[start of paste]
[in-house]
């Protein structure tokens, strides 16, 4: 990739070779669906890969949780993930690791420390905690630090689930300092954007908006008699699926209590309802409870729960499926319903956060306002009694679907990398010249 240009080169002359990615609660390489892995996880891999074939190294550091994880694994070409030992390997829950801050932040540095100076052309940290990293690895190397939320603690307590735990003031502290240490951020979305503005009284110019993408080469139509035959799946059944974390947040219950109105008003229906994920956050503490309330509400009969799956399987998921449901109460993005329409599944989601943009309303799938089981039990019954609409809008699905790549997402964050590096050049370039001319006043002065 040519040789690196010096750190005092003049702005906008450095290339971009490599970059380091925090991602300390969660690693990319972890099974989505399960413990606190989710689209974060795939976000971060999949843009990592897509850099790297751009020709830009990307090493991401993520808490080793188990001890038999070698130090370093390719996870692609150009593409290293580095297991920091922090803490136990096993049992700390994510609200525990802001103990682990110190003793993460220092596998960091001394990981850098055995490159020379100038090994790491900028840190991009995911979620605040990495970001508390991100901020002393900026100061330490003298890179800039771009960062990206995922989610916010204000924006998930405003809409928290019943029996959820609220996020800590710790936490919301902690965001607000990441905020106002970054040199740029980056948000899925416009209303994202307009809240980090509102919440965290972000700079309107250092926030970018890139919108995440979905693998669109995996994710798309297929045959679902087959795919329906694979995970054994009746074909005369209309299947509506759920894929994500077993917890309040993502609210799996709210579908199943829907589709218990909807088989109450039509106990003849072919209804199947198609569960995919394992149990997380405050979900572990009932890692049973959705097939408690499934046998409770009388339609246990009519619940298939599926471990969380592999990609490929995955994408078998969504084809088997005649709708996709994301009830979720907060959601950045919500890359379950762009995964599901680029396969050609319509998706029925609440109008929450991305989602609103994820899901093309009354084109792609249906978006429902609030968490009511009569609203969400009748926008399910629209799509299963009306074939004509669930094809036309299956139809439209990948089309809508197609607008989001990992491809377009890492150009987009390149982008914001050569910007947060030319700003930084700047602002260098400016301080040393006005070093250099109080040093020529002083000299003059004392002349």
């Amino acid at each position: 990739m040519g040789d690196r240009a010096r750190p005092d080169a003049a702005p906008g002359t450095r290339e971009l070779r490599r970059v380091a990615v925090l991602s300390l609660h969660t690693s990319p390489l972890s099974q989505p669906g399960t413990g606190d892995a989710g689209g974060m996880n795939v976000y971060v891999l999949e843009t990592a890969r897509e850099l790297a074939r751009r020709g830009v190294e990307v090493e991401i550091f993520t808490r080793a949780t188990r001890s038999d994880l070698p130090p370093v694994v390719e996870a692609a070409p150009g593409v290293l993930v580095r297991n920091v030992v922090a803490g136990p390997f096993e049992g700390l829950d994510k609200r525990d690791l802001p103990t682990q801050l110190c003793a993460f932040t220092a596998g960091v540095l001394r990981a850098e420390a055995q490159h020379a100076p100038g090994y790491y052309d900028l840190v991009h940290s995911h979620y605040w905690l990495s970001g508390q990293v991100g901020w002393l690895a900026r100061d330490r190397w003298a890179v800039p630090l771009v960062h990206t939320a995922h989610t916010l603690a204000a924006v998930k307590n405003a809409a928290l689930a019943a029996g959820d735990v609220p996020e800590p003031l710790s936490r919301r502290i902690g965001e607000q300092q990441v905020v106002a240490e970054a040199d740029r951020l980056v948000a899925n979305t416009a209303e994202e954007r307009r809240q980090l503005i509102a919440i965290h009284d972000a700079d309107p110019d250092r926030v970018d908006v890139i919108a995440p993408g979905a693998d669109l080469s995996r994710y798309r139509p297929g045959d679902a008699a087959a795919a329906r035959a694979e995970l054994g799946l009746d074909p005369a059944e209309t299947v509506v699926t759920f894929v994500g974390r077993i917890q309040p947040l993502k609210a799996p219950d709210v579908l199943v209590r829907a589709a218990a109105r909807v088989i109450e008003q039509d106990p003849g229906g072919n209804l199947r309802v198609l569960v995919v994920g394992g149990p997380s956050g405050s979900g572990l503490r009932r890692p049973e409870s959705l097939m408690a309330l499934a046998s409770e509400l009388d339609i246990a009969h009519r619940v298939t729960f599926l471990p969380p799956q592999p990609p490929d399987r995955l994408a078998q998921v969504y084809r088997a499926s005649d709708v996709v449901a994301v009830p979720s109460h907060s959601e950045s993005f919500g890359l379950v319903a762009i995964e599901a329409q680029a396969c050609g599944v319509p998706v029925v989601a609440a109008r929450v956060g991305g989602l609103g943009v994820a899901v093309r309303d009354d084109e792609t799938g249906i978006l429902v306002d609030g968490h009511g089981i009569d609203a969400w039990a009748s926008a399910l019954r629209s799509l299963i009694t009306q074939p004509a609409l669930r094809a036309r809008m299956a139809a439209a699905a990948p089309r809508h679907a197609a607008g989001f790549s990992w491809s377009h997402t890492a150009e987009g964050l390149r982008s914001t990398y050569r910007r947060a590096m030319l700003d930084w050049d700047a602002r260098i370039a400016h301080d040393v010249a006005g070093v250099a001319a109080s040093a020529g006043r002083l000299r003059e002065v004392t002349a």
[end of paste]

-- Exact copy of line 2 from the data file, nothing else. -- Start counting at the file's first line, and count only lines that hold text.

């Protein structure tokens, strides 16, 4: 990739070779669906890969949780993930690791420390905690630090689930300092954007908006008699699926209590309802409870729960499926319903956060306002009694679907990398010249 240009080169002359990615609660390489892995996880891999074939190294550091994880694994070409030992390997829950801050932040540095100076052309940290990293690895190397939320603690307590735990003031502290240490951020979305503005009284110019993408080469139509035959799946059944974390947040219950109105008003229906994920956050503490309330509400009969799956399987998921449901109460993005329409599944989601943009309303799938089981039990019954609409809008699905790549997402964050590096050049370039001319006043002065 040519040789690196010096750190005092003049702005906008450095290339971009490599970059380091925090991602300390969660690693990319972890099974989505399960413990606190989710689209974060795939976000971060999949843009990592897509850099790297751009020709830009990307090493991401993520808490080793188990001890038999070698130090370093390719996870692609150009593409290293580095297991920091922090803490136990096993049992700390994510609200525990802001103990682990110190003793993460220092596998960091001394990981850098055995490159020379100038090994790491900028840190991009995911979620605040990495970001508390991100901020002393900026100061330490003298890179800039771009960062990206995922989610916010204000924006998930405003809409928290019943029996959820609220996020800590710790936490919301902690965001607000990441905020106002970054040199740029980056948000899925416009209303994202307009809240980090509102919440965290972000700079309107250092926030970018890139919108995440979905693998669109995996994710798309297929045959679902087959795919329906694979995970054994009746074909005369209309299947509506759920894929994500077993917890309040993502609210799996709210579908199943829907589709218990909807088989109450039509106990003849072919209804199947198609569960995919394992149990997380405050979900572990009932890692049973959705097939408690499934046998409770009388339609246990009519619940298939599926471990969380592999990609490929995955994408078998969504084809088997005649709708996709994301009830979720907060959601950045919500890359379950762009995964599901680029396969050609319509998706029925609440109008929450991305989602609103994820899901093309009354084109792609249906978006429902609030968490009511009569609203969400009748926008399910629209799509299963009306074939004509669930094809036309299956139809439209990948089309809508197609607008989001990992491809377009890492150009987009390149982008914001050569910007947060030319700003930084700047602002260098400016301080040393006005070093250099109080040093020529002083000299003059004392002349």